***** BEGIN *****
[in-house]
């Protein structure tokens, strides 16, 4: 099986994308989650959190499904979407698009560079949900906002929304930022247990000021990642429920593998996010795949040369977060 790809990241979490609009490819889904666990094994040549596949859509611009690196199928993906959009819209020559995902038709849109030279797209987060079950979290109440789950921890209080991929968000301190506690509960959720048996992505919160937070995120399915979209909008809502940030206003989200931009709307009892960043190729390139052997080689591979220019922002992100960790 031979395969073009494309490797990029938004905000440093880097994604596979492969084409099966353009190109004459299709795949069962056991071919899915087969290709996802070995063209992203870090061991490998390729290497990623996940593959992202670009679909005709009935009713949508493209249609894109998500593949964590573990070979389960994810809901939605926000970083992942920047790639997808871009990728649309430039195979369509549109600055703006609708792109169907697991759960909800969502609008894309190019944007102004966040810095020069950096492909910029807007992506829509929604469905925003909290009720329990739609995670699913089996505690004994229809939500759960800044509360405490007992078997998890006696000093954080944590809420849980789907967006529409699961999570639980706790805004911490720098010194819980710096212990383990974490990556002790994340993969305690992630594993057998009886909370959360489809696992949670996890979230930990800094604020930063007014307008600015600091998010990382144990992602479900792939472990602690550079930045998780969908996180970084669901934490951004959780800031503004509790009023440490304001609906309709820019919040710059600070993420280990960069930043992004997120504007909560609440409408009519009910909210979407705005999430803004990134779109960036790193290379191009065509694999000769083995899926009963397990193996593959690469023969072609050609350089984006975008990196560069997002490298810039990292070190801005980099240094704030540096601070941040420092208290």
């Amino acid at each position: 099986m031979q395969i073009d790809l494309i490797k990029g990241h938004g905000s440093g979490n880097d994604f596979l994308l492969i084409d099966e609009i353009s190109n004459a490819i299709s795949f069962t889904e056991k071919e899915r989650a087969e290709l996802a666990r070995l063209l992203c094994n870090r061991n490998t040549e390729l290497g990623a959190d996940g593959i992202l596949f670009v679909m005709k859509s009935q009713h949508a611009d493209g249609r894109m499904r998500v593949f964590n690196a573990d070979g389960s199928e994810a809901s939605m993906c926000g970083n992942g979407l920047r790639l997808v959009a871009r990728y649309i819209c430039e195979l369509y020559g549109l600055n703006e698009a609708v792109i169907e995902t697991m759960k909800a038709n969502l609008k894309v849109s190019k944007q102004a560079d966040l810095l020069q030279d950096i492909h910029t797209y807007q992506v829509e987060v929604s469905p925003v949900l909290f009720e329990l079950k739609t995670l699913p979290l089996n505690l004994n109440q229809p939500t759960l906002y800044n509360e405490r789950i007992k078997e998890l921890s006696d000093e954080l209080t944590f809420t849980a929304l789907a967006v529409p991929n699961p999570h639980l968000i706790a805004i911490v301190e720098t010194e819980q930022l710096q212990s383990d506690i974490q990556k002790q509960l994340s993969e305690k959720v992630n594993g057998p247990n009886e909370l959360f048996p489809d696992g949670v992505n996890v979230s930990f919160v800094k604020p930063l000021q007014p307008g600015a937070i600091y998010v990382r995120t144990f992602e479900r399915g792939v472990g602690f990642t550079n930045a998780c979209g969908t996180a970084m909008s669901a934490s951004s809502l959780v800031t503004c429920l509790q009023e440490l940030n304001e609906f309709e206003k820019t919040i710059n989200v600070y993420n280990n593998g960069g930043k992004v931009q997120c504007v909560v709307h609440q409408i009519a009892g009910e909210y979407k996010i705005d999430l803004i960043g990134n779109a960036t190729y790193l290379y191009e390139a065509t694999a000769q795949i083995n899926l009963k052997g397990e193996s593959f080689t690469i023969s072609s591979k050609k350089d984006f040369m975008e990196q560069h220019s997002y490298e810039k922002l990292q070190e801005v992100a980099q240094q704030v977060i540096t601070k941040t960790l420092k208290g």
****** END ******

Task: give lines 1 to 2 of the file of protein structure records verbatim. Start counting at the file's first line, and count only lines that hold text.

[in-house]
């Protein structure tokens, strides 16, 4: 099986994308989650959190499904979407698009560079949900906002929304930022247990000021990642429920593998996010795949040369977060 790809990241979490609009490819889904666990094994040549596949859509611009690196199928993906959009819209020559995902038709849109030279797209987060079950979290109440789950921890209080991929968000301190506690509960959720048996992505919160937070995120399915979209909008809502940030206003989200931009709307009892960043190729390139052997080689591979220019922002992100960790 031979395969073009494309490797990029938004905000440093880097994604596979492969084409099966353009190109004459299709795949069962056991071919899915087969290709996802070995063209992203870090061991490998390729290497990623996940593959992202670009679909005709009935009713949508493209249609894109998500593949964590573990070979389960994810809901939605926000970083992942920047790639997808871009990728649309430039195979369509549109600055703006609708792109169907697991759960909800969502609008894309190019944007102004966040810095020069950096492909910029807007992506829509929604469905925003909290009720329990739609995670699913089996505690004994229809939500759960800044509360405490007992078997998890006696000093954080944590809420849980789907967006529409699961999570639980706790805004911490720098010194819980710096212990383990974490990556002790994340993969305690992630594993057998009886909370959360489809696992949670996890979230930990800094604020930063007014307008600015600091998010990382144990992602479900792939472990602690550079930045998780969908996180970084669901934490951004959780800031503004509790009023440490304001609906309709820019919040710059600070993420280990960069930043992004997120504007909560609440409408009519009910909210979407705005999430803004990134779109960036790193290379191009065509694999000769083995899926009963397990193996593959690469023969072609050609350089984006975008990196560069997002490298810039990292070190801005980099240094704030540096601070941040420092208290």